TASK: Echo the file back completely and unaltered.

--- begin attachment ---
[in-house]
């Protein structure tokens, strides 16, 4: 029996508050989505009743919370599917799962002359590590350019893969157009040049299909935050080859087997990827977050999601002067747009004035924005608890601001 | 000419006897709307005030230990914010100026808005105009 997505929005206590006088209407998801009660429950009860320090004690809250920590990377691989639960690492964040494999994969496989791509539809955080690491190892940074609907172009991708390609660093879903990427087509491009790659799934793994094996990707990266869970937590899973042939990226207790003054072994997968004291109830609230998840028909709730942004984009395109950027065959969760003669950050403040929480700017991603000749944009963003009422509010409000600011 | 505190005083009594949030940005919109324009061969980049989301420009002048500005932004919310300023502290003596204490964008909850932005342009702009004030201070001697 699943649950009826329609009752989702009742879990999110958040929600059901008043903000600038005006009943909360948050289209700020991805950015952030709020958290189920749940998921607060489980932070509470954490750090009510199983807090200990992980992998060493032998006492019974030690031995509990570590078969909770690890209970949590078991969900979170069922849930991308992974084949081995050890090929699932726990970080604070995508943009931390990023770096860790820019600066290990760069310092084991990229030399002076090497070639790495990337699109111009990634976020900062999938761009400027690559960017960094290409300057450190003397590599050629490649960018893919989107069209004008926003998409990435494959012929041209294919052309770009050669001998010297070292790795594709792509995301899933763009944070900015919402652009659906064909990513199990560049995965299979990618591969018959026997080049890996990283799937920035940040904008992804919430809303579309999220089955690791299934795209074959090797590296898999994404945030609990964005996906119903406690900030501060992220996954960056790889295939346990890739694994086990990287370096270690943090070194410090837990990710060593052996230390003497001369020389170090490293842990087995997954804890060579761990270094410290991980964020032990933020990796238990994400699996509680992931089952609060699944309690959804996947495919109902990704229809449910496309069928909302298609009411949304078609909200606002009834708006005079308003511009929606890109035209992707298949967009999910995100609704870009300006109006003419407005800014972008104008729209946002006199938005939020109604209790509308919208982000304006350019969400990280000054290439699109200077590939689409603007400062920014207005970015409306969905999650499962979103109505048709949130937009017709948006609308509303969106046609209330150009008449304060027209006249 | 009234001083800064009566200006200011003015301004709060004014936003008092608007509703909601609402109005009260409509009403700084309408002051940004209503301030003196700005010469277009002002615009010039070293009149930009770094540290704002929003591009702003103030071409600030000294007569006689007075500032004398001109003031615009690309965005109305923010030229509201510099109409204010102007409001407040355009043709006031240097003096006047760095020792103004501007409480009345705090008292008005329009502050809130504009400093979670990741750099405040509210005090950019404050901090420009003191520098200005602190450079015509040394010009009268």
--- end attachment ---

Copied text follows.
[in-house]
């Protein structure tokens, strides 16, 4: 029996508050989505009743919370599917799962002359590590350019893969157009040049299909935050080859087997990827977050999601002067747009004035924005608890601001 | 000419006897709307005030230990914010100026808005105009 997505929005206590006088209407998801009660429950009860320090004690809250920590990377691989639960690492964040494999994969496989791509539809955080690491190892940074609907172009991708390609660093879903990427087509491009790659799934793994094996990707990266869970937590899973042939990226207790003054072994997968004291109830609230998840028909709730942004984009395109950027065959969760003669950050403040929480700017991603000749944009963003009422509010409000600011 | 505190005083009594949030940005919109324009061969980049989301420009002048500005932004919310300023502290003596204490964008909850932005342009702009004030201070001697 699943649950009826329609009752989702009742879990999110958040929600059901008043903000600038005006009943909360948050289209700020991805950015952030709020958290189920749940998921607060489980932070509470954490750090009510199983807090200990992980992998060493032998006492019974030690031995509990570590078969909770690890209970949590078991969900979170069922849930991308992974084949081995050890090929699932726990970080604070995508943009931390990023770096860790820019600066290990760069310092084991990229030399002076090497070639790495990337699109111009990634976020900062999938761009400027690559960017960094290409300057450190003397590599050629490649960018893919989107069209004008926003998409990435494959012929041209294919052309770009050669001998010297070292790795594709792509995301899933763009944070900015919402652009659906064909990513199990560049995965299979990618591969018959026997080049890996990283799937920035940040904008992804919430809303579309999220089955690791299934795209074959090797590296898999994404945030609990964005996906119903406690900030501060992220996954960056790889295939346990890739694994086990990287370096270690943090070194410090837990990710060593052996230390003497001369020389170090490293842990087995997954804890060579761990270094410290991980964020032990933020990796238990994400699996509680992931089952609060699944309690959804996947495919109902990704229809449910496309069928909302298609009411949304078609909200606002009834708006005079308003511009929606890109035209992707298949967009999910995100609704870009300006109006003419407005800014972008104008729209946002006199938005939020109604209790509308919208982000304006350019969400990280000054290439699109200077590939689409603007400062920014207005970015409306969905999650499962979103109505048709949130937009017709948006609308509303969106046609209330150009008449304060027209006249 | 009234001083800064009566200006200011003015301004709060004014936003008092608007509703909601609402109005009260409509009403700084309408002051940004209503301030003196700005010469277009002002615009010039070293009149930009770094540290704002929003591009702003103030071409600030000294007569006689007075500032004398001109003031615009690309965005109305923010030229509201510099109409204010102007409001407040355009043709006031240097003096006047760095020792103004501007409480009345705090008292008005329009502050809130504009400093979670990741750099405040509210005090950019404050901090420009003191520098200005602190450079015509040394010009009268």